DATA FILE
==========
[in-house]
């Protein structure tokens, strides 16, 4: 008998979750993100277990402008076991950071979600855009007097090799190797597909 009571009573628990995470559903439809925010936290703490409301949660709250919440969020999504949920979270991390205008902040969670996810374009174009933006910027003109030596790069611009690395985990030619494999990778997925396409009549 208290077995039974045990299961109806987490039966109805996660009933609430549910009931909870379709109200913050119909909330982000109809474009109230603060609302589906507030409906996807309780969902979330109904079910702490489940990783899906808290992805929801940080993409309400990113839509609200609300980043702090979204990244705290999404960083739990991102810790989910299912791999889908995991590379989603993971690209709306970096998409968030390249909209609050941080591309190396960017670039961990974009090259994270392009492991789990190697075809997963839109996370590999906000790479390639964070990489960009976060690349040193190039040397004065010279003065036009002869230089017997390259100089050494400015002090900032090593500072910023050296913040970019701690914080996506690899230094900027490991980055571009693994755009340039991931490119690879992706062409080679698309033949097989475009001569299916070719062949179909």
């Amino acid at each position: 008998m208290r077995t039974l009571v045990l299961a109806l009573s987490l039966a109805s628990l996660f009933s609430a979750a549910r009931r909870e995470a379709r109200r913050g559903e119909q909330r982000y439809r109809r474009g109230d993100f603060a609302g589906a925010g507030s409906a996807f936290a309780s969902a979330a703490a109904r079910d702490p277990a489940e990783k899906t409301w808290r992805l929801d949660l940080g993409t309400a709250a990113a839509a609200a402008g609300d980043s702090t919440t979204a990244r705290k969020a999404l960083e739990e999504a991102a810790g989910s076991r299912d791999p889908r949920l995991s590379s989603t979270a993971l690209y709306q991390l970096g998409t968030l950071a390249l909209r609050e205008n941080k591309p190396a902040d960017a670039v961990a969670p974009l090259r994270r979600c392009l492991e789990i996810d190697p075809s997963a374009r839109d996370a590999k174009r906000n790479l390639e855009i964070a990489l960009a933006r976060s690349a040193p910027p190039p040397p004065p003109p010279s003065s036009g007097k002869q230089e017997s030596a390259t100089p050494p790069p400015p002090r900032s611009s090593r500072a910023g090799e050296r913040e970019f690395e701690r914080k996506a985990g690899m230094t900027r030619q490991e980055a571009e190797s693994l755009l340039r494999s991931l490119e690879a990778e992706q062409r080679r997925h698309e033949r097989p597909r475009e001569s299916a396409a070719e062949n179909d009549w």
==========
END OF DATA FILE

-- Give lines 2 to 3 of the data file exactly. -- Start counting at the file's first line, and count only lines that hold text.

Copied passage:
């Protein structure tokens, strides 16, 4: 008998979750993100277990402008076991950071979600855009007097090799190797597909 009571009573628990995470559903439809925010936290703490409301949660709250919440969020999504949920979270991390205008902040969670996810374009174009933006910027003109030596790069611009690395985990030619494999990778997925396409009549 208290077995039974045990299961109806987490039966109805996660009933609430549910009931909870379709109200913050119909909330982000109809474009109230603060609302589906507030409906996807309780969902979330109904079910702490489940990783899906808290992805929801940080993409309400990113839509609200609300980043702090979204990244705290999404960083739990991102810790989910299912791999889908995991590379989603993971690209709306970096998409968030390249909209609050941080591309190396960017670039961990974009090259994270392009492991789990190697075809997963839109996370590999906000790479390639964070990489960009976060690349040193190039040397004065010279003065036009002869230089017997390259100089050494400015002090900032090593500072910023050296913040970019701690914080996506690899230094900027490991980055571009693994755009340039991931490119690879992706062409080679698309033949097989475009001569299916070719062949179909």
């Amino acid at each position: 008998m208290r077995t039974l009571v045990l299961a109806l009573s987490l039966a109805s628990l996660f009933s609430a979750a549910r009931r909870e995470a379709r109200r913050g559903e119909q909330r982000y439809r109809r474009g109230d993100f603060a609302g589906a925010g507030s409906a996807f936290a309780s969902a979330a703490a109904r079910d702490p277990a489940e990783k899906t409301w808290r992805l929801d949660l940080g993409t309400a709250a990113a839509a609200a402008g609300d980043s702090t919440t979204a990244r705290k969020a999404l960083e739990e999504a991102a810790g989910s076991r299912d791999p889908r949920l995991s590379s989603t979270a993971l690209y709306q991390l970096g998409t968030l950071a390249l909209r609050e205008n941080k591309p190396a902040d960017a670039v961990a969670p974009l090259r994270r979600c392009l492991e789990i996810d190697p075809s997963a374009r839109d996370a590999k174009r906000n790479l390639e855009i964070a990489l960009a933006r976060s690349a040193p910027p190039p040397p004065p003109p010279s003065s036009g007097k002869q230089e017997s030596a390259t100089p050494p790069p400015p002090r900032s611009s090593r500072a910023g090799e050296r913040e970019f690395e701690r914080k996506a985990g690899m230094t900027r030619q490991e980055a571009e190797s693994l755009l340039r494999s991931l490119e690879a990778e992706q062409r080679r997925h698309e033949r097989p597909r475009e001569s299916a396409a070719e062949n179909d009549w």